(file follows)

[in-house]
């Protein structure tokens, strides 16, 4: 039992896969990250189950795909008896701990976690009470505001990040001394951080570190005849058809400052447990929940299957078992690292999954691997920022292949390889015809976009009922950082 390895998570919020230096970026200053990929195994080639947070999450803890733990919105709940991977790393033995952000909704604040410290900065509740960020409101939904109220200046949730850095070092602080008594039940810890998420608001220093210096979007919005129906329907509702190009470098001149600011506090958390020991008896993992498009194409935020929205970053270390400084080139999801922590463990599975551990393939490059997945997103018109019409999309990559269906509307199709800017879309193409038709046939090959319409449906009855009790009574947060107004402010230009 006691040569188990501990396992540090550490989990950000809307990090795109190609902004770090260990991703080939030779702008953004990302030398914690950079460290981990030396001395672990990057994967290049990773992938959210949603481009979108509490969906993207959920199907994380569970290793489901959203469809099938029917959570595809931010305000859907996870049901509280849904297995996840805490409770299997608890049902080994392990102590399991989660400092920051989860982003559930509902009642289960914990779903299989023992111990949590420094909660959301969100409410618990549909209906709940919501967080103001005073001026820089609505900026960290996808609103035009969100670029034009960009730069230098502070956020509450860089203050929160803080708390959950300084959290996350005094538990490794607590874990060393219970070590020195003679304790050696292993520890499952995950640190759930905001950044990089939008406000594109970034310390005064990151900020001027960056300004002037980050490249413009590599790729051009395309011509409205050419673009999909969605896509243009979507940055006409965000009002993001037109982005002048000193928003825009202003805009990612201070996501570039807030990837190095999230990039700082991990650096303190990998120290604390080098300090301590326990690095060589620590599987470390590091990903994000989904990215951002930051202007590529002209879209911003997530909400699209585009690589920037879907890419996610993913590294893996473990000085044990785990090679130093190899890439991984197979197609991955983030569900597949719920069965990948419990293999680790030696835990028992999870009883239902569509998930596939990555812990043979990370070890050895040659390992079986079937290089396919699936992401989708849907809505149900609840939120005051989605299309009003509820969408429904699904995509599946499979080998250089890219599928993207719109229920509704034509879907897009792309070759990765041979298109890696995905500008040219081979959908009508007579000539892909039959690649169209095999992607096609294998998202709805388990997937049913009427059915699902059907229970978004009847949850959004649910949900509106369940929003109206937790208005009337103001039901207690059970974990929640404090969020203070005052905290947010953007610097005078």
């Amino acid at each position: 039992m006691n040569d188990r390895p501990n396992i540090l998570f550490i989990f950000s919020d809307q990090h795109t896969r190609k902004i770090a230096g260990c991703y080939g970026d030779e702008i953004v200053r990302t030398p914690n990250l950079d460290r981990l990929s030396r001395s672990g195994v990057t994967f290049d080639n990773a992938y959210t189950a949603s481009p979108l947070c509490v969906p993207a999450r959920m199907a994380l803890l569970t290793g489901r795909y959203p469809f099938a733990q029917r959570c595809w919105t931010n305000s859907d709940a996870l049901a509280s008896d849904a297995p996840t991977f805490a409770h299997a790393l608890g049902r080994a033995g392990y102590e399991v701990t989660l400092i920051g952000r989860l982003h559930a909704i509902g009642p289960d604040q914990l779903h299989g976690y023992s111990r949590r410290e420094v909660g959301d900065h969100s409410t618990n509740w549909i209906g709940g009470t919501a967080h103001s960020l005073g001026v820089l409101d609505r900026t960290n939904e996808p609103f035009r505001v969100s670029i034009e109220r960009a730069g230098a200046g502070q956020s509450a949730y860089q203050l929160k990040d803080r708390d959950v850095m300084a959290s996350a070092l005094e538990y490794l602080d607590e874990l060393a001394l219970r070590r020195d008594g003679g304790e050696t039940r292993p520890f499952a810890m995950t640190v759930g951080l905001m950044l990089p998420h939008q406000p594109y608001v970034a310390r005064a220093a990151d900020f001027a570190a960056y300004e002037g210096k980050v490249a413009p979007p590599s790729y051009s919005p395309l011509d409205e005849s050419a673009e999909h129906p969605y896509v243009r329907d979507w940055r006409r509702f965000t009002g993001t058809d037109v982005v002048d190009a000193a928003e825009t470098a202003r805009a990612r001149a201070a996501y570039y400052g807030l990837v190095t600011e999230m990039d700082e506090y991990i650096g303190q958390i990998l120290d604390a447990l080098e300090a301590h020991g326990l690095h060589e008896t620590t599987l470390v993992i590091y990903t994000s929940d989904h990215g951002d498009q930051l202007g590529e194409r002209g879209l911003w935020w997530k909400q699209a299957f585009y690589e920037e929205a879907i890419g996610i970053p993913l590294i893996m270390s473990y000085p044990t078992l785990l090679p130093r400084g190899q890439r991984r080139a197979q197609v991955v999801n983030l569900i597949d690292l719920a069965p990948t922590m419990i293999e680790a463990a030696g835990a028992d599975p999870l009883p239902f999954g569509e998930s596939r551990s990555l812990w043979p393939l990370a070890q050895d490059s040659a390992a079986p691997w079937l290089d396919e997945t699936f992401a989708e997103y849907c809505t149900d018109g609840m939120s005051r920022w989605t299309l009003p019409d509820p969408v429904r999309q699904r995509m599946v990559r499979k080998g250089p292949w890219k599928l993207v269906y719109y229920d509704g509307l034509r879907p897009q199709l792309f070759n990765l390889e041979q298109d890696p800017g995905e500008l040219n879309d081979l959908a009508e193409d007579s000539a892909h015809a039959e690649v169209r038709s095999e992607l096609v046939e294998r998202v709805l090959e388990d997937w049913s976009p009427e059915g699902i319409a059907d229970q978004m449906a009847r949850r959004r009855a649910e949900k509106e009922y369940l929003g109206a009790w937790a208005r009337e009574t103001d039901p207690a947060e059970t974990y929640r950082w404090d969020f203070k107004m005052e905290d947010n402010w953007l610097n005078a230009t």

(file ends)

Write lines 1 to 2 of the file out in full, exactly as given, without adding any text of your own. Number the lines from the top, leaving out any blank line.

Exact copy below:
[in-house]
């Protein structure tokens, strides 16, 4: 039992896969990250189950795909008896701990976690009470505001990040001394951080570190005849058809400052447990929940299957078992690292999954691997920022292949390889015809976009009922950082 390895998570919020230096970026200053990929195994080639947070999450803890733990919105709940991977790393033995952000909704604040410290900065509740960020409101939904109220200046949730850095070092602080008594039940810890998420608001220093210096979007919005129906329907509702190009470098001149600011506090958390020991008896993992498009194409935020929205970053270390400084080139999801922590463990599975551990393939490059997945997103018109019409999309990559269906509307199709800017879309193409038709046939090959319409449906009855009790009574947060107004402010230009 006691040569188990501990396992540090550490989990950000809307990090795109190609902004770090260990991703080939030779702008953004990302030398914690950079460290981990030396001395672990990057994967290049990773992938959210949603481009979108509490969906993207959920199907994380569970290793489901959203469809099938029917959570595809931010305000859907996870049901509280849904297995996840805490409770299997608890049902080994392990102590399991989660400092920051989860982003559930509902009642289960914990779903299989023992111990949590420094909660959301969100409410618990549909209906709940919501967080103001005073001026820089609505900026960290996808609103035009969100670029034009960009730069230098502070956020509450860089203050929160803080708390959950300084959290996350005094538990490794607590874990060393219970070590020195003679304790050696292993520890499952995950640190759930905001950044990089939008406000594109970034310390005064990151900020001027960056300004002037980050490249413009590599790729051009395309011509409205050419673009999909969605896509243009979507940055006409965000009002993001037109982005002048000193928003825009202003805009990612201070996501570039807030990837190095999230990039700082991990650096303190990998120290604390080098300090301590326990690095060589620590599987470390590091990903994000989904990215951002930051202007590529002209879209911003997530909400699209585009690589920037879907890419996610993913590294893996473990000085044990785990090679130093190899890439991984197979197609991955983030569900597949719920069965990948419990293999680790030696835990028992999870009883239902569509998930596939990555812990043979990370070890050895040659390992079986079937290089396919699936992401989708849907809505149900609840939120005051989605299309009003509820969408429904699904995509599946499979080998250089890219599928993207719109229920509704034509879907897009792309070759990765041979298109890696995905500008040219081979959908009508007579000539892909039959690649169209095999992607096609294998998202709805388990997937049913009427059915699902059907229970978004009847949850959004649910949900509106369940929003109206937790208005009337103001039901207690059970974990929640404090969020203070005052905290947010953007610097005078």